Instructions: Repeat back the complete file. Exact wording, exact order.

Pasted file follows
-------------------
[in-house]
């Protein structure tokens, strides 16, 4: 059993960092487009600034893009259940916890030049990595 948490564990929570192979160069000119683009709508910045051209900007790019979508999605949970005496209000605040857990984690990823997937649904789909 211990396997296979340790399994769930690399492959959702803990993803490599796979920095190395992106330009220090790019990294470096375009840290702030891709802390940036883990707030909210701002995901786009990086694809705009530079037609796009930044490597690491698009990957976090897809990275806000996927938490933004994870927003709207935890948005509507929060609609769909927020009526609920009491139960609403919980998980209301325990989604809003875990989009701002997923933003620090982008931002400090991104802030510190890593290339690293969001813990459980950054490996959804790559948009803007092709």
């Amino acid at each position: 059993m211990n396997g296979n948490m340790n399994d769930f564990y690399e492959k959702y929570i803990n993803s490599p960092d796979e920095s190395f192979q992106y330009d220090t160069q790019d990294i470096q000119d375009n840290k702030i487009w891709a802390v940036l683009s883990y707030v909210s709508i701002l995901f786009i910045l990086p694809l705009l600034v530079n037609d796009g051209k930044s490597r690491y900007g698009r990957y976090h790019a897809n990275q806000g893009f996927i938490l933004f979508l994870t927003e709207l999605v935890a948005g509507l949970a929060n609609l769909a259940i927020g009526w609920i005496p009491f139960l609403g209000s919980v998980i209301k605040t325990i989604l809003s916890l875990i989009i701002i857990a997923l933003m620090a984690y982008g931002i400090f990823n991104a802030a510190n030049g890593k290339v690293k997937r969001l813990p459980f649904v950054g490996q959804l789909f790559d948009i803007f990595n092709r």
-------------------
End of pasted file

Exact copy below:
[in-house]
């Protein structure tokens, strides 16, 4: 059993960092487009600034893009259940916890030049990595 948490564990929570192979160069000119683009709508910045051209900007790019979508999605949970005496209000605040857990984690990823997937649904789909 211990396997296979340790399994769930690399492959959702803990993803490599796979920095190395992106330009220090790019990294470096375009840290702030891709802390940036883990707030909210701002995901786009990086694809705009530079037609796009930044490597690491698009990957976090897809990275806000996927938490933004994870927003709207935890948005509507929060609609769909927020009526609920009491139960609403919980998980209301325990989604809003875990989009701002997923933003620090982008931002400090991104802030510190890593290339690293969001813990459980950054490996959804790559948009803007092709």
């Amino acid at each position: 059993m211990n396997g296979n948490m340790n399994d769930f564990y690399e492959k959702y929570i803990n993803s490599p960092d796979e920095s190395f192979q992106y330009d220090t160069q790019d990294i470096q000119d375009n840290k702030i487009w891709a802390v940036l683009s883990y707030v909210s709508i701002l995901f786009i910045l990086p694809l705009l600034v530079n037609d796009g051209k930044s490597r690491y900007g698009r990957y976090h790019a897809n990275q806000g893009f996927i938490l933004f979508l994870t927003e709207l999605v935890a948005g509507l949970a929060n609609l769909a259940i927020g009526w609920i005496p009491f139960l609403g209000s919980v998980i209301k605040t325990i989604l809003s916890l875990i989009i701002i857990a997923l933003m620090a984690y982008g931002i400090f990823n991104a802030a510190n030049g890593k290339v690293k997937r969001l813990p459980f649904v950054g490996q959804l789909f790559d948009i803007f990595n092709r």